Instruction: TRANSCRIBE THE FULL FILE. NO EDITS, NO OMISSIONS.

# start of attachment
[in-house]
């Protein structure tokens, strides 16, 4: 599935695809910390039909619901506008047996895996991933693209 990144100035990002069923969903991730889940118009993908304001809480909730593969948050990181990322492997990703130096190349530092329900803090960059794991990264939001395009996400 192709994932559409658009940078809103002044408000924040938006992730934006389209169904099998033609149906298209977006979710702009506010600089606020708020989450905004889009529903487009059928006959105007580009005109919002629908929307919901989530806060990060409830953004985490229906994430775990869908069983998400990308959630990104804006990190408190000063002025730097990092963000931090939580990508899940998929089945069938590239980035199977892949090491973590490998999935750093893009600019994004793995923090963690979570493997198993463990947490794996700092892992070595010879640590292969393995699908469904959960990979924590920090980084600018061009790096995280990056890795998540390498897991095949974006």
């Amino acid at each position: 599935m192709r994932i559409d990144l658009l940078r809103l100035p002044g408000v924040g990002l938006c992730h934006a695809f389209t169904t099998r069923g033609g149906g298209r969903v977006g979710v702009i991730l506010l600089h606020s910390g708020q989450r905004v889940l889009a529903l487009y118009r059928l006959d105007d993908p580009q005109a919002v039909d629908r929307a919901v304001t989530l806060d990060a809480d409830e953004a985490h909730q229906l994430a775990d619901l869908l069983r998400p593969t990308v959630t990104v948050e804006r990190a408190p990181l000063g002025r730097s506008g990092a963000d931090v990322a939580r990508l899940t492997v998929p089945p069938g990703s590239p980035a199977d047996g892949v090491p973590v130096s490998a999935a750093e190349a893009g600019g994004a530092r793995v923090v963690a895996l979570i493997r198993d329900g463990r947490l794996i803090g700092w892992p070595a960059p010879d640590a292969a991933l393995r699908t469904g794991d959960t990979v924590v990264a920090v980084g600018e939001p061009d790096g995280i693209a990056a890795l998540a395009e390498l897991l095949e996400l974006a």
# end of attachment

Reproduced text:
[in-house]
């Protein structure tokens, strides 16, 4: 599935695809910390039909619901506008047996895996991933693209 990144100035990002069923969903991730889940118009993908304001809480909730593969948050990181990322492997990703130096190349530092329900803090960059794991990264939001395009996400 192709994932559409658009940078809103002044408000924040938006992730934006389209169904099998033609149906298209977006979710702009506010600089606020708020989450905004889009529903487009059928006959105007580009005109919002629908929307919901989530806060990060409830953004985490229906994430775990869908069983998400990308959630990104804006990190408190000063002025730097990092963000931090939580990508899940998929089945069938590239980035199977892949090491973590490998999935750093893009600019994004793995923090963690979570493997198993463990947490794996700092892992070595010879640590292969393995699908469904959960990979924590920090980084600018061009790096995280990056890795998540390498897991095949974006």
């Amino acid at each position: 599935m192709r994932i559409d990144l658009l940078r809103l100035p002044g408000v924040g990002l938006c992730h934006a695809f389209t169904t099998r069923g033609g149906g298209r969903v977006g979710v702009i991730l506010l600089h606020s910390g708020q989450r905004v889940l889009a529903l487009y118009r059928l006959d105007d993908p580009q005109a919002v039909d629908r929307a919901v304001t989530l806060d990060a809480d409830e953004a985490h909730q229906l994430a775990d619901l869908l069983r998400p593969t990308v959630t990104v948050e804006r990190a408190p990181l000063g002025r730097s506008g990092a963000d931090v990322a939580r990508l899940t492997v998929p089945p069938g990703s590239p980035a199977d047996g892949v090491p973590v130096s490998a999935a750093e190349a893009g600019g994004a530092r793995v923090v963690a895996l979570i493997r198993d329900g463990r947490l794996i803090g700092w892992p070595a960059p010879d640590a292969a991933l393995r699908t469904g794991d959960t990979v924590v990264a920090v980084g600018e939001p061009d790096g995280i693209a990056a890795l998540a395009e390498l897991l095949e996400l974006a």